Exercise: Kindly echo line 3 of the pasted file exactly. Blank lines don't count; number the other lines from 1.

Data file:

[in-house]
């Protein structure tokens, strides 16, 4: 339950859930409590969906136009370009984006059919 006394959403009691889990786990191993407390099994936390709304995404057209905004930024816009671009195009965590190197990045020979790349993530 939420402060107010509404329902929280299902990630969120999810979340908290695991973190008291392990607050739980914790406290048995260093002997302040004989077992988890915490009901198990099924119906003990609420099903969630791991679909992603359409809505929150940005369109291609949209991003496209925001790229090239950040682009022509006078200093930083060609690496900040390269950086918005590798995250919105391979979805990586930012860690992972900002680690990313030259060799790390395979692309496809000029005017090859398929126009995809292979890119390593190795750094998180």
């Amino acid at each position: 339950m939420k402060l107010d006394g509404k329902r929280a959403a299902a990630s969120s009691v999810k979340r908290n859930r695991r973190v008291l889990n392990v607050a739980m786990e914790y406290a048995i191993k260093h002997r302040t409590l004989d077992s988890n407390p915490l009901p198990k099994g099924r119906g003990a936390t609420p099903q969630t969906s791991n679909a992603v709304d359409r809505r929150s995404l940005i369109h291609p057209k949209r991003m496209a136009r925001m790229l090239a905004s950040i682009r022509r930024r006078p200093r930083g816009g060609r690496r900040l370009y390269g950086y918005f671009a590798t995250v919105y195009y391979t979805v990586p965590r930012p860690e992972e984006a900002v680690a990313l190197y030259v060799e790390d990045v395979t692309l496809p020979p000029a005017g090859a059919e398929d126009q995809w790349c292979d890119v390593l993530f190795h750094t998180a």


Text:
């Amino acid at each position: 339950m939420k402060l107010d006394g509404k329902r929280a959403a299902a990630s969120s009691v999810k979340r908290n859930r695991r973190v008291l889990n392990v607050a739980m786990e914790y406290a048995i191993k260093h002997r302040t409590l004989d077992s988890n407390p915490l009901p198990k099994g099924r119906g003990a936390t609420p099903q969630t969906s791991n679909a992603v709304d359409r809505r929150s995404l940005i369109h291609p057209k949209r991003m496209a136009r925001m790229l090239a905004s950040i682009r022509r930024r006078p200093r930083g816009g060609r690496r900040l370009y390269g950086y918005f671009a590798t995250v919105y195009y391979t979805v990586p965590r930012p860690e992972e984006a900002v680690a990313l190197y030259v060799e790390d990045v395979t692309l496809p020979p000029a005017g090859a059919e398929d126009q995809w790349c292979d890119v390593l993530f190795h750094t998180a």